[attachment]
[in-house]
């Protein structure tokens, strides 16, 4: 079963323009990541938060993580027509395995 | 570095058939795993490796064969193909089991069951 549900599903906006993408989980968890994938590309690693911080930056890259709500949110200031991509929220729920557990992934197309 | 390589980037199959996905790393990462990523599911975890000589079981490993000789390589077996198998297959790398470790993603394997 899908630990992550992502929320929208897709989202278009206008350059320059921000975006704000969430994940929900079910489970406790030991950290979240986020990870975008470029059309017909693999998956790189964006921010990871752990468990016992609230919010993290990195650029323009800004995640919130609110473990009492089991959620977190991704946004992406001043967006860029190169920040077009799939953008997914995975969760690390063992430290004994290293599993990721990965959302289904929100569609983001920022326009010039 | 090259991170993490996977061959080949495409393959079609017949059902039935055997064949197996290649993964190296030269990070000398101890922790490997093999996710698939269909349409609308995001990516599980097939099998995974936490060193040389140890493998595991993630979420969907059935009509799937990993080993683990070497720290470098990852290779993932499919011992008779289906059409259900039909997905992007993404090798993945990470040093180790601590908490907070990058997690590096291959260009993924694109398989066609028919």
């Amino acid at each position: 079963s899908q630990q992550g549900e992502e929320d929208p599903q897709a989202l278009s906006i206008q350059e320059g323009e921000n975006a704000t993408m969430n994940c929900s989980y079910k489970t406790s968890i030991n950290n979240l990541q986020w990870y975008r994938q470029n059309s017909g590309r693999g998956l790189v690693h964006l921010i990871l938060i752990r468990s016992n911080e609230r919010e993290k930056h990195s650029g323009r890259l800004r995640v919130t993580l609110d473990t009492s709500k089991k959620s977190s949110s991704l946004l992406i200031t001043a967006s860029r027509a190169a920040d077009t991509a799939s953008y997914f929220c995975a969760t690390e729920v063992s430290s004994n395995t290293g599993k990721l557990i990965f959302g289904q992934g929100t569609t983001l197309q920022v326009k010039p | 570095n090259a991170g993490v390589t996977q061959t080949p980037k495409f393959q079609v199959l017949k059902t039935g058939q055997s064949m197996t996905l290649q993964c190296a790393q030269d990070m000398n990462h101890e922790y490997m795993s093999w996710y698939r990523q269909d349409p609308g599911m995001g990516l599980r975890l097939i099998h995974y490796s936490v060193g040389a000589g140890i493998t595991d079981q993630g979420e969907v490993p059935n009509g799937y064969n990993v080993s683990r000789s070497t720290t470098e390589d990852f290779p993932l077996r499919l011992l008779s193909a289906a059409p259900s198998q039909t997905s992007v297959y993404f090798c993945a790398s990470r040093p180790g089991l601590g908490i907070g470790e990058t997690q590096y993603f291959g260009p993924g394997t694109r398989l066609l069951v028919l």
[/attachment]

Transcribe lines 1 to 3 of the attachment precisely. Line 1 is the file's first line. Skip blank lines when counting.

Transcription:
[in-house]
């Protein structure tokens, strides 16, 4: 079963323009990541938060993580027509395995 | 570095058939795993490796064969193909089991069951 549900599903906006993408989980968890994938590309690693911080930056890259709500949110200031991509929220729920557990992934197309 | 390589980037199959996905790393990462990523599911975890000589079981490993000789390589077996198998297959790398470790993603394997 899908630990992550992502929320929208897709989202278009206008350059320059921000975006704000969430994940929900079910489970406790030991950290979240986020990870975008470029059309017909693999998956790189964006921010990871752990468990016992609230919010993290990195650029323009800004995640919130609110473990009492089991959620977190991704946004992406001043967006860029190169920040077009799939953008997914995975969760690390063992430290004994290293599993990721990965959302289904929100569609983001920022326009010039 | 090259991170993490996977061959080949495409393959079609017949059902039935055997064949197996290649993964190296030269990070000398101890922790490997093999996710698939269909349409609308995001990516599980097939099998995974936490060193040389140890493998595991993630979420969907059935009509799937990993080993683990070497720290470098990852290779993932499919011992008779289906059409259900039909997905992007993404090798993945990470040093180790601590908490907070990058997690590096291959260009993924694109398989066609028919």
């Amino acid at each position: 079963s899908q630990q992550g549900e992502e929320d929208p599903q897709a989202l278009s906006i206008q350059e320059g323009e921000n975006a704000t993408m969430n994940c929900s989980y079910k489970t406790s968890i030991n950290n979240l990541q986020w990870y975008r994938q470029n059309s017909g590309r693999g998956l790189v690693h964006l921010i990871l938060i752990r468990s016992n911080e609230r919010e993290k930056h990195s650029g323009r890259l800004r995640v919130t993580l609110d473990t009492s709500k089991k959620s977190s949110s991704l946004l992406i200031t001043a967006s860029r027509a190169a920040d077009t991509a799939s953008y997914f929220c995975a969760t690390e729920v063992s430290s004994n395995t290293g599993k990721l557990i990965f959302g289904q992934g929100t569609t983001l197309q920022v326009k010039p | 570095n090259a991170g993490v390589t996977q061959t080949p980037k495409f393959q079609v199959l017949k059902t039935g058939q055997s064949m197996t996905l290649q993964c190296a790393q030269d990070m000398n990462h101890e922790y490997m795993s093999w996710y698939r990523q269909d349409p609308g599911m995001g990516l599980r975890l097939i099998h995974y490796s936490v060193g040389a000589g140890i493998t595991d079981q993630g979420e969907v490993p059935n009509g799937y064969n990993v080993s683990r000789s070497t720290t470098e390589d990852f290779p993932l077996r499919l011992l008779s193909a289906a059409p259900s198998q039909t997905s992007v297959y993404f090798c993945a790398s990470r040093p180790g089991l601590g908490i907070g470790e990058t997690q590096y993603f291959g260009p993924g394997t694109r398989l066609l069951v028919l």